When Should I Offer Health Insurance for Employees in Florida?

Health Insurance for Employees in Florida

Considering Your Employee Headcount

“When should I start preparing to offer health insurance for employees?” This is a popular question from our clients, but particularly, when they are approaching pivotal employee headcount milestones. This is a big-ticket item and a key business decision. So, I’m answering it from the perspective of our clients in the Sunshine State.

At around five employees, small businesses and startups start to feel pressure to offer group health insurance. However, competitive group health plans are hard to come by at this headcount. In the absence of competitive group health options, employers sometimes offer health reimbursements. Employees would then have to go to the private market to secure health insurance.

At this headcount level, you are not required to offer health insurance to employees.

Internal pressures include collective feedback from employee surveys or exit interviews. External pressures can come from competitors that offer full group health plans. Total rewards data from the job market can also affect these pressures. This data can provide information on the minimum standards required to attract candidates with health insurance.

At around 10 employees, it becomes clear that in order to retain and hire folks, you’ll need a “qualified” health benefit plan, at least partially employer-sponsored, as part of your total rewards program. Here, qualified means that the plan is an IRS-compliant “Cafeteria Plan.You are still not required to offer health insurance to employees.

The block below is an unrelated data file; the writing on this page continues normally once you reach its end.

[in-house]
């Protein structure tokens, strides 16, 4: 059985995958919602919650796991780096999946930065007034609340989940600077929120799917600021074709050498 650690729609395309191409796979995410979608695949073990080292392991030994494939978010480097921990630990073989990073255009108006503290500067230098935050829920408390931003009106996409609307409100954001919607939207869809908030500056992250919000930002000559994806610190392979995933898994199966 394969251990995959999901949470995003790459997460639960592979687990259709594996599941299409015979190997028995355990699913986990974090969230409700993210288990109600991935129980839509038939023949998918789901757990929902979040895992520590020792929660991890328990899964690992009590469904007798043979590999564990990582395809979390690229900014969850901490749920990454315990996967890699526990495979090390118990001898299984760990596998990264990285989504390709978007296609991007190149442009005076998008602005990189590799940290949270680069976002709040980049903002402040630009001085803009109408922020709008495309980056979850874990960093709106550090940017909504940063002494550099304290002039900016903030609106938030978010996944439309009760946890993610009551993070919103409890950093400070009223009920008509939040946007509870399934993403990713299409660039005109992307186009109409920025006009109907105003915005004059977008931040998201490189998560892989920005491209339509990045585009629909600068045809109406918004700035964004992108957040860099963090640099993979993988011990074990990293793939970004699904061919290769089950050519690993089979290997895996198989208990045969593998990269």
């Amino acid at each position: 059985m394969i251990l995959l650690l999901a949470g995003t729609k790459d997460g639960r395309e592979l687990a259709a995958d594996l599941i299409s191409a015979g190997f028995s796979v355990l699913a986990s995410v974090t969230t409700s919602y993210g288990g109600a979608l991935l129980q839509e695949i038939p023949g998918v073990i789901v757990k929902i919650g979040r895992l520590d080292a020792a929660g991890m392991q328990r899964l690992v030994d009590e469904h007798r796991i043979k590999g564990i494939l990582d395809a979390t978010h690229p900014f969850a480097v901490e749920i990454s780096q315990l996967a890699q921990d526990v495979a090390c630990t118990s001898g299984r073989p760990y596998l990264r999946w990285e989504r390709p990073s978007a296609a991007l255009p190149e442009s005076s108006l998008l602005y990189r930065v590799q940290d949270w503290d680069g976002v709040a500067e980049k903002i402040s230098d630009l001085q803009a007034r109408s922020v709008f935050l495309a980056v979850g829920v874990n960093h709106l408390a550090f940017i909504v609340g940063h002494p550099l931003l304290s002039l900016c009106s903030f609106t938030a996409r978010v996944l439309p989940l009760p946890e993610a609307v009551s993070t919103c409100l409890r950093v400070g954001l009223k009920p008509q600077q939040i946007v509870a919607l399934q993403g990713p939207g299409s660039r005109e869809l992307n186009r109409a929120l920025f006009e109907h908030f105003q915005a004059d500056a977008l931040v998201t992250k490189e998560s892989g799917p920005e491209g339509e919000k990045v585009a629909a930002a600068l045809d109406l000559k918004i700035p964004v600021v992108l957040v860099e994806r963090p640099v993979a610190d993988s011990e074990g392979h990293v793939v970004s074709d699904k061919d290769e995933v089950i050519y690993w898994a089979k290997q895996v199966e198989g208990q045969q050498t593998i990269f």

Employers may want to set up IRS Section 125 “Cafeteria plans” for health, vision, dental, and other types of group insurance. Reasons why a company would sign up for section 125 health plans include:

  • Pretax (no FICA, FUTA, Medicare or Income tax withheld) employee contributions pay for premiums with a Premium-only plan
  • Pretax health funds to pay qualified medical expenses with Flexible savings arrangements
  • Safe harbor from non-discrimination tests when 100-or-less-employee companies contribute equally to all eligible employees’ premiums

Employees see health insurance without employer contributions as not very beneficial. They would have to pay for it in the same way as if they bought individual health insurance.